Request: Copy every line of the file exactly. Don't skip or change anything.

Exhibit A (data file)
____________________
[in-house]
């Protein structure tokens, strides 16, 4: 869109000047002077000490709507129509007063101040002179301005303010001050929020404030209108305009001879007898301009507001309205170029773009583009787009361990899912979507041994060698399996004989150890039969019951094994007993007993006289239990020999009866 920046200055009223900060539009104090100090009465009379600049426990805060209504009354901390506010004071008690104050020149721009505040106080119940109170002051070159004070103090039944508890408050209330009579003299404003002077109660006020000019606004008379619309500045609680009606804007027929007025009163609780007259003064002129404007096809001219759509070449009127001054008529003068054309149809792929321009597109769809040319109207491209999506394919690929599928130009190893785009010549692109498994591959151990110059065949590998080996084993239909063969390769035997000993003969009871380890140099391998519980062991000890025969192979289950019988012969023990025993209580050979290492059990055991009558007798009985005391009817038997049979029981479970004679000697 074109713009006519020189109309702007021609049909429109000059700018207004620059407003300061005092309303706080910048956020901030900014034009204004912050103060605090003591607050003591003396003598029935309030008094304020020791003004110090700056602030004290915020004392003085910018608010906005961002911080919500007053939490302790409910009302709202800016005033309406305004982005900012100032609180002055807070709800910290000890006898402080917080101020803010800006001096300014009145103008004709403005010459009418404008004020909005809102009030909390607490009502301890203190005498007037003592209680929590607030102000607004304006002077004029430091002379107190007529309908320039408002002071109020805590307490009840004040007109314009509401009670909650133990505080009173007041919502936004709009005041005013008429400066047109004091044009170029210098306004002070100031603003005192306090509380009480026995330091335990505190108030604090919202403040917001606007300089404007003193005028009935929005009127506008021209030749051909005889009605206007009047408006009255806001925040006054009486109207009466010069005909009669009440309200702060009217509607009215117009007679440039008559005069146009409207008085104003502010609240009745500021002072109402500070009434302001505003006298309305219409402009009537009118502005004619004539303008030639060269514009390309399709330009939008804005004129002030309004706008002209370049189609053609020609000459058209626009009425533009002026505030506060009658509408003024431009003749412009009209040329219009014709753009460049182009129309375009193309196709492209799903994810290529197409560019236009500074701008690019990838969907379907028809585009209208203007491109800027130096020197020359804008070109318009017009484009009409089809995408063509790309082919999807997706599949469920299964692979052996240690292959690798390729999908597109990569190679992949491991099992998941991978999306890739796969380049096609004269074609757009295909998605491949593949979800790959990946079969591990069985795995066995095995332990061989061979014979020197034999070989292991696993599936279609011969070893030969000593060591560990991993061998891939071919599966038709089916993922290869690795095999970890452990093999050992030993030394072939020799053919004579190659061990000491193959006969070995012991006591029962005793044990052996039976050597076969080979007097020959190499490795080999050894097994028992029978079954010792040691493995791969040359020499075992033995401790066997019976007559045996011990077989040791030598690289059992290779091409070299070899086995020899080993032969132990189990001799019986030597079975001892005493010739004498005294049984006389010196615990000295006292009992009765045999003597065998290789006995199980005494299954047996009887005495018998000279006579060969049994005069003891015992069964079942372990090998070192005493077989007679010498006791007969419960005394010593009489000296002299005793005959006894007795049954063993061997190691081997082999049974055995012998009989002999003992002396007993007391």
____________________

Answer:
[in-house]
């Protein structure tokens, strides 16, 4: 869109000047002077000490709507129509007063101040002179301005303010001050929020404030209108305009001879007898301009507001309205170029773009583009787009361990899912979507041994060698399996004989150890039969019951094994007993007993006289239990020999009866 920046200055009223900060539009104090100090009465009379600049426990805060209504009354901390506010004071008690104050020149721009505040106080119940109170002051070159004070103090039944508890408050209330009579003299404003002077109660006020000019606004008379619309500045609680009606804007027929007025009163609780007259003064002129404007096809001219759509070449009127001054008529003068054309149809792929321009597109769809040319109207491209999506394919690929599928130009190893785009010549692109498994591959151990110059065949590998080996084993239909063969390769035997000993003969009871380890140099391998519980062991000890025969192979289950019988012969023990025993209580050979290492059990055991009558007798009985005391009817038997049979029981479970004679000697 074109713009006519020189109309702007021609049909429109000059700018207004620059407003300061005092309303706080910048956020901030900014034009204004912050103060605090003591607050003591003396003598029935309030008094304020020791003004110090700056602030004290915020004392003085910018608010906005961002911080919500007053939490302790409910009302709202800016005033309406305004982005900012100032609180002055807070709800910290000890006898402080917080101020803010800006001096300014009145103008004709403005010459009418404008004020909005809102009030909390607490009502301890203190005498007037003592209680929590607030102000607004304006002077004029430091002379107190007529309908320039408002002071109020805590307490009840004040007109314009509401009670909650133990505080009173007041919502936004709009005041005013008429400066047109004091044009170029210098306004002070100031603003005192306090509380009480026995330091335990505190108030604090919202403040917001606007300089404007003193005028009935929005009127506008021209030749051909005889009605206007009047408006009255806001925040006054009486109207009466010069005909009669009440309200702060009217509607009215117009007679440039008559005069146009409207008085104003502010609240009745500021002072109402500070009434302001505003006298309305219409402009009537009118502005004619004539303008030639060269514009390309399709330009939008804005004129002030309004706008002209370049189609053609020609000459058209626009009425533009002026505030506060009658509408003024431009003749412009009209040329219009014709753009460049182009129309375009193309196709492209799903994810290529197409560019236009500074701008690019990838969907379907028809585009209208203007491109800027130096020197020359804008070109318009017009484009009409089809995408063509790309082919999807997706599949469920299964692979052996240690292959690798390729999908597109990569190679992949491991099992998941991978999306890739796969380049096609004269074609757009295909998605491949593949979800790959990946079969591990069985795995066995095995332990061989061979014979020197034999070989292991696993599936279609011969070893030969000593060591560990991993061998891939071919599966038709089916993922290869690795095999970890452990093999050992030993030394072939020799053919004579190659061990000491193959006969070995012991006591029962005793044990052996039976050597076969080979007097020959190499490795080999050894097994028992029978079954010792040691493995791969040359020499075992033995401790066997019976007559045996011990077989040791030598690289059992290779091409070299070899086995020899080993032969132990189990001799019986030597079975001892005493010739004498005294049984006389010196615990000295006292009992009765045999003597065998290789006995199980005494299954047996009887005495018998000279006579060969049994005069003891015992069964079942372990090998070192005493077989007679010498006791007969419960005394010593009489000296002299005793005959006894007795049954063993061997190691081997082999049974055995012998009989002999003992002396007993007391």